For boudoir privacy, she made a curtain (fastened the hanger chanel to the ceiling) to go from one side to the other
One person’s solution. Worked for her.
I would imagine there is an AC/Heater sticking up there somewhere and maybe about the same height as a kayak. That said, you may want to take a few measurements to see how tall you are with the yaks before traveling.
Some would laugh but it would not be a funny story later
One option: Modify boat, not RV
Bic Yakkas. I own two like new Yakkas in IL and selling for 1/2 price if interested; I simply have too many yaks.
Google Freya Hoffmeister: she has an RV and routinely top loads. Some photos on her website, plus she could answer your questions also. Oh wait, she is incommunacado while she circumnavigates Australia!
though it sounds like you have boats already, so that might be expensive.
One person gets on the roof (after suitable rack has been installed), the other leans the boat against the back (lay down a bathroom mat that has the sticky-ish backing so it won’t move againt the back edge of the roof, the carpet side allows the boats to slides nicely), then slides them up. Watch where you step though, not all parts of the roof are created equal.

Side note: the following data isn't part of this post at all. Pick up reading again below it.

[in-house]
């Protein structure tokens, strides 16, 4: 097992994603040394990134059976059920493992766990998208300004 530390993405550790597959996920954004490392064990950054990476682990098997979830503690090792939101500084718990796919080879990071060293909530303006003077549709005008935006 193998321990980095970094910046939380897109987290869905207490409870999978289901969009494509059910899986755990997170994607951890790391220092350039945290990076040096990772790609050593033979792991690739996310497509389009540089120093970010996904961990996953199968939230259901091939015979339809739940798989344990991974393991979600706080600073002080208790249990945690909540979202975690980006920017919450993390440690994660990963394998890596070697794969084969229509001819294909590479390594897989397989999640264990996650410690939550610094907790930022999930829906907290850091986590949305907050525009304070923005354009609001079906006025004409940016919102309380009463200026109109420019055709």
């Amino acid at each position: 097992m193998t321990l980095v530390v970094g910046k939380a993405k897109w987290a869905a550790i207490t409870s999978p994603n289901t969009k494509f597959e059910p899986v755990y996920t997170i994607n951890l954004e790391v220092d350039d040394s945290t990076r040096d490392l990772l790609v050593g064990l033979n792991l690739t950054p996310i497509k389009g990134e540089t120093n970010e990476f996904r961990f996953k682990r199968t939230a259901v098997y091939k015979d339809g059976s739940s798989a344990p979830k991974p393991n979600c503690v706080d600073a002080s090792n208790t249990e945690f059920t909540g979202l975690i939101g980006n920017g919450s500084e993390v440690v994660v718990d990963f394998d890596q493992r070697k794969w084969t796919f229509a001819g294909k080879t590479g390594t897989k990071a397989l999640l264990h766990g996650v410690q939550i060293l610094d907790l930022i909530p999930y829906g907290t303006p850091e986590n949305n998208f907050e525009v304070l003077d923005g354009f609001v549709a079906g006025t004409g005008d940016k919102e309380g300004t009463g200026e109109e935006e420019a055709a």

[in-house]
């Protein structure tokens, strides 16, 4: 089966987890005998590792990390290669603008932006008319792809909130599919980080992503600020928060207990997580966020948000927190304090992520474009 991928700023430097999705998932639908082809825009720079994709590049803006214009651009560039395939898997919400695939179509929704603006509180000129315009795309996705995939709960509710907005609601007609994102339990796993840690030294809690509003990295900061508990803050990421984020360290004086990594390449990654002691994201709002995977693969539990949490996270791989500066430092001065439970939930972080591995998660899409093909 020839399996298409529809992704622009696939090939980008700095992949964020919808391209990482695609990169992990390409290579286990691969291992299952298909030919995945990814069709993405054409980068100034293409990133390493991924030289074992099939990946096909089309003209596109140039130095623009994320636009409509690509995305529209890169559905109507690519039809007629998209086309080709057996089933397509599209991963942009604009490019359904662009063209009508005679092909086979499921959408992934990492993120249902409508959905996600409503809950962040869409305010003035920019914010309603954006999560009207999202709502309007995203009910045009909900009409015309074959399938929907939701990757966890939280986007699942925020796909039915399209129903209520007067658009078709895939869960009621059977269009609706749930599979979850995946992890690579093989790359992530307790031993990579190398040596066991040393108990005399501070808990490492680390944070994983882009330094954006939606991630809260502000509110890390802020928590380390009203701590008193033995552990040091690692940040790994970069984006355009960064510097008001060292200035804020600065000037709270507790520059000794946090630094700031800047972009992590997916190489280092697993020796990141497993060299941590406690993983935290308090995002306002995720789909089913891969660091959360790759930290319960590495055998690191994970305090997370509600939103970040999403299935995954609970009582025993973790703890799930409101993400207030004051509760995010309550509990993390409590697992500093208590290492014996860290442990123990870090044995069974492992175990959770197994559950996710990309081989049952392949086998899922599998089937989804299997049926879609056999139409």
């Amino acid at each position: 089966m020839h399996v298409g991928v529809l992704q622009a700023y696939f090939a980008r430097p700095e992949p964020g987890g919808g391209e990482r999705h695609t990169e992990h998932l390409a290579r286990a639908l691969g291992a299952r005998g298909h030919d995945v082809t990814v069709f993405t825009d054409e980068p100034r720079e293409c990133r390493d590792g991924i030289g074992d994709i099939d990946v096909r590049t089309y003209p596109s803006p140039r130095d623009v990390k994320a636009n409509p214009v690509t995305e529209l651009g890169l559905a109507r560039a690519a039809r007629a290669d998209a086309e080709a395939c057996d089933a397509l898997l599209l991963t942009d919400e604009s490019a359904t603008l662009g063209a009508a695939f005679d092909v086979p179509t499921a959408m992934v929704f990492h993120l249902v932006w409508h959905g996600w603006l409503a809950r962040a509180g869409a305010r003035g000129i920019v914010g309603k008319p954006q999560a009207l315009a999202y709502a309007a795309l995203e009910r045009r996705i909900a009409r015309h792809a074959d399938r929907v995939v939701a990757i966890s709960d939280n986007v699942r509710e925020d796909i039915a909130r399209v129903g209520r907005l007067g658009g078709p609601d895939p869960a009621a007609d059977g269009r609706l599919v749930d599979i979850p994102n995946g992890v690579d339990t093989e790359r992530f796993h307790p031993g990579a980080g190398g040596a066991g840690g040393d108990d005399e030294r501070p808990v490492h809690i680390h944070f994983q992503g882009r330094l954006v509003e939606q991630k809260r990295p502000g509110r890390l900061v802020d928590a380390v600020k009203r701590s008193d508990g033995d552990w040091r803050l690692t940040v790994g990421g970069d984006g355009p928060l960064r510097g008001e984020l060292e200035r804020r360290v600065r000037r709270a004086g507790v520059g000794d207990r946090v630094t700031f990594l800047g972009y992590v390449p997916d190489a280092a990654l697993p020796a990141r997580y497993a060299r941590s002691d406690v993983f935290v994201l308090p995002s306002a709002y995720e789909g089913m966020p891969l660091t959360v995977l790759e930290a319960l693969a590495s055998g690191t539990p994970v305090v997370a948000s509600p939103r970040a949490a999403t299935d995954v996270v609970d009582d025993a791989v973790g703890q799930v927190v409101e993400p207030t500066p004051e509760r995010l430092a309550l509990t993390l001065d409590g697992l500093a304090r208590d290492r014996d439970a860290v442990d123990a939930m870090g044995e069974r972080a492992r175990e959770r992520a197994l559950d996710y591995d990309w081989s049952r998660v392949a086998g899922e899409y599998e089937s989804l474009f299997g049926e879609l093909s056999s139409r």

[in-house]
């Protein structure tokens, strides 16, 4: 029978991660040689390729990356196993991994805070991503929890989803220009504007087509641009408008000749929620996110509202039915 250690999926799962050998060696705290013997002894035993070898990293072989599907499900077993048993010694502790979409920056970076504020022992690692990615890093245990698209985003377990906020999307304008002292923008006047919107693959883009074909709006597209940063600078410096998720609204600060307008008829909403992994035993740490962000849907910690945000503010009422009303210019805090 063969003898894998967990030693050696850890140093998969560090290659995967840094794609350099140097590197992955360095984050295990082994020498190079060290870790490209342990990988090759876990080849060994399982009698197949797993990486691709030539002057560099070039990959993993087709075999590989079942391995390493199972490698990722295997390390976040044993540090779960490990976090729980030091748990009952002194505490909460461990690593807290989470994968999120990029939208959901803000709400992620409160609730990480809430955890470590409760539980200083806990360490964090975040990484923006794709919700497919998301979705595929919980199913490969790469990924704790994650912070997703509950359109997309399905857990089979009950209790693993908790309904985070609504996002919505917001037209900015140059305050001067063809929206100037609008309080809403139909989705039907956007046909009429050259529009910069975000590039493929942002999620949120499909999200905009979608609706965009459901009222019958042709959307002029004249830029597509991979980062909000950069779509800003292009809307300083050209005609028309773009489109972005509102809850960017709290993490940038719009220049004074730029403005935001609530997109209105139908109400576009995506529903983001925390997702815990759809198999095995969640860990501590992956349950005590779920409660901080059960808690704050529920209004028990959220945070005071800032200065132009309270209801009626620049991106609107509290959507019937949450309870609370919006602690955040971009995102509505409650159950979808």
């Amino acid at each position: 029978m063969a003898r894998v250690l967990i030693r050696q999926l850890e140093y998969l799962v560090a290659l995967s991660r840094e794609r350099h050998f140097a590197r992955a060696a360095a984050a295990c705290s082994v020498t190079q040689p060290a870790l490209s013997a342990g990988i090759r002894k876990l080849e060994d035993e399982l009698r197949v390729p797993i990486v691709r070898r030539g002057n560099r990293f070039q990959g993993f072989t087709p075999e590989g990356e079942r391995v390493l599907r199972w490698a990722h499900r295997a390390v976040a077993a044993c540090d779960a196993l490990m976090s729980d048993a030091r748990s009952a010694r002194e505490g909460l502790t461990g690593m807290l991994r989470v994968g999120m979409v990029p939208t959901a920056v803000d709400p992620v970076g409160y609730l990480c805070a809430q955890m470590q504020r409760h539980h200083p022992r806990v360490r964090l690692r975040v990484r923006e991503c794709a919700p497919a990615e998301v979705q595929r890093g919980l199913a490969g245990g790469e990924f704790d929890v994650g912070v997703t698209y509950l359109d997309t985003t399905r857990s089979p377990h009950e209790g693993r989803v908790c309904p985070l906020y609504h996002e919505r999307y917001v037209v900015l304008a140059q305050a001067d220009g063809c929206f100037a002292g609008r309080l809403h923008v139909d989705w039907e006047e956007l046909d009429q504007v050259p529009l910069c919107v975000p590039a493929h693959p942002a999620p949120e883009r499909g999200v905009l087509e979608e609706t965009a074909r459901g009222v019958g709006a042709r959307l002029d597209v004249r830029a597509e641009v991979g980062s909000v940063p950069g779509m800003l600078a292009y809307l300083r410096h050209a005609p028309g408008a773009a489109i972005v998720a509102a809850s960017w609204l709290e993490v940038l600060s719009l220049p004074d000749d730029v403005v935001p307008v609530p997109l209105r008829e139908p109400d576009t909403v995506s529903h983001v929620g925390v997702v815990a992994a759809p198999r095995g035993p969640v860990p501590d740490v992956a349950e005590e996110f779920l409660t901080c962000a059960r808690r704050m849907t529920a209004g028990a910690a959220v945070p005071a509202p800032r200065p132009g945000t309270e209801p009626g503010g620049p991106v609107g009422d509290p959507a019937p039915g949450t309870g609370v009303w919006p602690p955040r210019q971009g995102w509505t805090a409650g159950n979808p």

Another option is to use a towed vehicle with racks on to transport, though maybe you got a 24 footer so you;d not need a second vehicle…
Freya Hoffmeister routinely top loads.
I have a joke there but I don’t won’t to get banned from the site.
you s/b able to use a Hullavator if you can mount it securely ( not on the rain gutters). It just wont come all the way down to normal loadiing height. Just use a stepstool.
11 feet high?
Does that include the AC unit?
I too have an RV and wouldn’t put a boat on the roof.
First, there is no easy way to get it up there. Second, there is no way to secure it once its there. Simply put, the PIA factor is way too high. But i’ve seen it done. So it’s doable.